EXAMPLE 2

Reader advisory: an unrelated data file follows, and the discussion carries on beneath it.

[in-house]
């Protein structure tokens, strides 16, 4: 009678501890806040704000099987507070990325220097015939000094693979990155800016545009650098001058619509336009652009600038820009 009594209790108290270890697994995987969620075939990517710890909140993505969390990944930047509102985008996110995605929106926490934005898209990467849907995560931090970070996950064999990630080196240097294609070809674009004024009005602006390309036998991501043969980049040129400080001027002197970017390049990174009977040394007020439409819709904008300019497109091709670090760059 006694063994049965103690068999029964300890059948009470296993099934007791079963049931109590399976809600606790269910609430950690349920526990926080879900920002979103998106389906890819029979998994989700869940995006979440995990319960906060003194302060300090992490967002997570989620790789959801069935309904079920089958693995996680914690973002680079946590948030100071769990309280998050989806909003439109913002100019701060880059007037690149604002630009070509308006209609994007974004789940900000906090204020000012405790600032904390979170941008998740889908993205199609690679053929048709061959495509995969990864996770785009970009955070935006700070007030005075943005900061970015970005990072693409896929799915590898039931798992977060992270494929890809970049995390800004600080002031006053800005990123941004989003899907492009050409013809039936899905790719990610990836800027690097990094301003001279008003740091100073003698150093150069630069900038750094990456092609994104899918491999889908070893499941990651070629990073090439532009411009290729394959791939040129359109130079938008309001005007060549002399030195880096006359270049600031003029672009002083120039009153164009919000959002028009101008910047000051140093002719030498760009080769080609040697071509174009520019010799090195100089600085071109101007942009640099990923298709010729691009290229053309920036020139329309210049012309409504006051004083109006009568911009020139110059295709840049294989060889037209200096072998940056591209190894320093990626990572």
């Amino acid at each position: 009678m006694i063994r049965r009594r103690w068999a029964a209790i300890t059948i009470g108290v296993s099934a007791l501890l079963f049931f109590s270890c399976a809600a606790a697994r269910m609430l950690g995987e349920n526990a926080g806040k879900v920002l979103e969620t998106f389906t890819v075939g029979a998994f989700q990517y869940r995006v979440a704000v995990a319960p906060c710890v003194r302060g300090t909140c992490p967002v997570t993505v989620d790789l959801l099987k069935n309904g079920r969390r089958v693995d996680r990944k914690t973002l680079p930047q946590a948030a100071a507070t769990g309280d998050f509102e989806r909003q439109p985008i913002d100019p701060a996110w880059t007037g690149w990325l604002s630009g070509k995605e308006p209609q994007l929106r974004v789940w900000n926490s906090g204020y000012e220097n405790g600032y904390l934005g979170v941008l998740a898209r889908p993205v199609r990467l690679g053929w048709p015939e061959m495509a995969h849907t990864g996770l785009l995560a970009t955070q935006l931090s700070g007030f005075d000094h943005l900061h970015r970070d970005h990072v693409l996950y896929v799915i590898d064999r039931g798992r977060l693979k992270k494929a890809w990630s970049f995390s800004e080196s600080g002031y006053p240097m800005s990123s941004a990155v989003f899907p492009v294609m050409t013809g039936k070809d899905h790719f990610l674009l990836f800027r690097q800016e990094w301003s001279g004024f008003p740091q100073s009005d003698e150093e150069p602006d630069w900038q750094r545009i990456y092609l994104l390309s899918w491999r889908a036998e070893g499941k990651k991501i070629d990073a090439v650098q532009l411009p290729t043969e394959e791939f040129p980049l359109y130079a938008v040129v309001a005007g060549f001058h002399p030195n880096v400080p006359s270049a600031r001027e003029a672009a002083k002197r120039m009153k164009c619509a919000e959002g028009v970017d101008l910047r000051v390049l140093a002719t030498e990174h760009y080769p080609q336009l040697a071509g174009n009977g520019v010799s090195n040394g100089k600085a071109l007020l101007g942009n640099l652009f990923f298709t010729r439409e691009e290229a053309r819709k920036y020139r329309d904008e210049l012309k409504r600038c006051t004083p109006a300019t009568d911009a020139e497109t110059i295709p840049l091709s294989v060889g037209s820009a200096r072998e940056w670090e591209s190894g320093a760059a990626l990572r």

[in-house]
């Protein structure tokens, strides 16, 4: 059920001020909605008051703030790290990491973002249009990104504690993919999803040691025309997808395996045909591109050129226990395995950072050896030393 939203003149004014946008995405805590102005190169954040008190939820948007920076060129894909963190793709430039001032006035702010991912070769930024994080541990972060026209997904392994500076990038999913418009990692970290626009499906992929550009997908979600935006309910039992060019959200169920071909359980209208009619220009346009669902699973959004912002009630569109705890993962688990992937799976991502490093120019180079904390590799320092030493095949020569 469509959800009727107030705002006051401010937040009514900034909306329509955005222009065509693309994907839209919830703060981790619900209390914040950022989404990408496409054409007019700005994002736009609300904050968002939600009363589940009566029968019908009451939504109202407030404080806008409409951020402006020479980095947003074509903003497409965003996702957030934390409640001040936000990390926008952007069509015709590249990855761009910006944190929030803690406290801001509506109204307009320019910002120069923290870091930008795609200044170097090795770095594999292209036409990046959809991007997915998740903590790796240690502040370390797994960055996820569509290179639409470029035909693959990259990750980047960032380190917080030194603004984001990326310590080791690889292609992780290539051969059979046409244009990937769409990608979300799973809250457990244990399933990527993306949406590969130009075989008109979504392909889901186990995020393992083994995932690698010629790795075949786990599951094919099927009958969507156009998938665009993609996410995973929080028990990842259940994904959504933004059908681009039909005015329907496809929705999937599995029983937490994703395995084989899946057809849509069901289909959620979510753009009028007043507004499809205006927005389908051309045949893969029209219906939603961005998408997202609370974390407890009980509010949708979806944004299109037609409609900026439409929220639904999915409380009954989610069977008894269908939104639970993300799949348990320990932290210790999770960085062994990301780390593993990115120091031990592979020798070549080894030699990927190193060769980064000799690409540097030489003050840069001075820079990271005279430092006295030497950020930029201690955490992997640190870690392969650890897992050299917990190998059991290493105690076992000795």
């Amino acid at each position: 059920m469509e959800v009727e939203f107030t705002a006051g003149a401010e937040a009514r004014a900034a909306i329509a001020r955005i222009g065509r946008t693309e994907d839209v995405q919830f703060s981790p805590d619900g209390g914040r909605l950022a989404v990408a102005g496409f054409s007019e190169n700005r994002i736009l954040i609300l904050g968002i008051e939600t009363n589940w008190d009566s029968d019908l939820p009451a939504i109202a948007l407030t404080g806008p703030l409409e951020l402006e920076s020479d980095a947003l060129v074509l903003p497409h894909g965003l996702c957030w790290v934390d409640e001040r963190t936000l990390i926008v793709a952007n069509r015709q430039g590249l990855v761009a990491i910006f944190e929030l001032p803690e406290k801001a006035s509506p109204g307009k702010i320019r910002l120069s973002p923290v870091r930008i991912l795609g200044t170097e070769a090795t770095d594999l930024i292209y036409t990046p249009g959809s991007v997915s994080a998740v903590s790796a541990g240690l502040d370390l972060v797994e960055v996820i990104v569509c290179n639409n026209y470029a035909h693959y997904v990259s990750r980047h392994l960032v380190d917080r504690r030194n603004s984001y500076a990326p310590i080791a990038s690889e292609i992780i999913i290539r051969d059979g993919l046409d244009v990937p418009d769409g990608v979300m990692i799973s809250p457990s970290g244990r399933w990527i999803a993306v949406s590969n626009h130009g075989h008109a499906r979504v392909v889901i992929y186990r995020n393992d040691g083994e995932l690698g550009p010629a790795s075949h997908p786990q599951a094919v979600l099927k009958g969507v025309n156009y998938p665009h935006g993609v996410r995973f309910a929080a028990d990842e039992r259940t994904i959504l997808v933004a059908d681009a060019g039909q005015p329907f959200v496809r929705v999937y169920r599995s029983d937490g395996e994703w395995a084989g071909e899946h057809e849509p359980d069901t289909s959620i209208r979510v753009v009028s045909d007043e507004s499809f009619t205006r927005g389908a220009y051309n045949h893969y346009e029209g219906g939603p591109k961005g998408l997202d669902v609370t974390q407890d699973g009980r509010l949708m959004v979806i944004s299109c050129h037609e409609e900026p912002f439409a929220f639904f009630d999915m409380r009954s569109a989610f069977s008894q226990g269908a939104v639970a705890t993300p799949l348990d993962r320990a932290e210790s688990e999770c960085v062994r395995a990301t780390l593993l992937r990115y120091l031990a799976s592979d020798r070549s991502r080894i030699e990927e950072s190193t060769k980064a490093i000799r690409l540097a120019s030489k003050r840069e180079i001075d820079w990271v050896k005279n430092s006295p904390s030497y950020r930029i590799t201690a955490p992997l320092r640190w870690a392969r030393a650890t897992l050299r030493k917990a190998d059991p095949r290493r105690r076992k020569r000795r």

The thermal expansion coefficient, flexural strength, main crystal phase of each ceramic obtained in Example 1 and shown in Table 1 were measured. The obtained results are shown in the following Table 2. It can be seen from Table 2 that the thermal expansion coefficient of ceramics of Sample Nos. 1-19 according to the present invention ranges from 0.910-5 C.-1 to 1.010-5 C.-1, and is different by only small value within 0.210-5 C.-1 from that of 1.110-5 C.-1 of conventional ceramic of Sample No. 20. While, the flexural strength of the ceramics of the present invention is higher than that of the conventional ceramic of Sample No. 20 by as high as not less than 2 times, and the ceramics of the present invention have a crystal phase consisting mainly of a cubic phase. The ceramics of Sample Nos. 1-20 were left to stand at 250 C. for 1,000 hours in the air to effect a durability test, and the electric resistivity, thermal expansion coefficient and flexural strength of the above treated ceramics were measured. As the results, it was found that all of these properties did not substantially change from the properties before the durability test as shown in Table 2. Further, a disc-shaped test piece was produced from each of these ceramics, and a durability test of the ceramics was effected by applying 15 V of DC current between both electrodes for 1,000 hours in an electric furnace kept at 800 C. As the result, it was found that the conventional ceramic of Sample No. 20 was broken, but the ceramics according to the present invention were not broken, and their electric resistivity did not substantially change from the electric resistivity before the application of the DC current.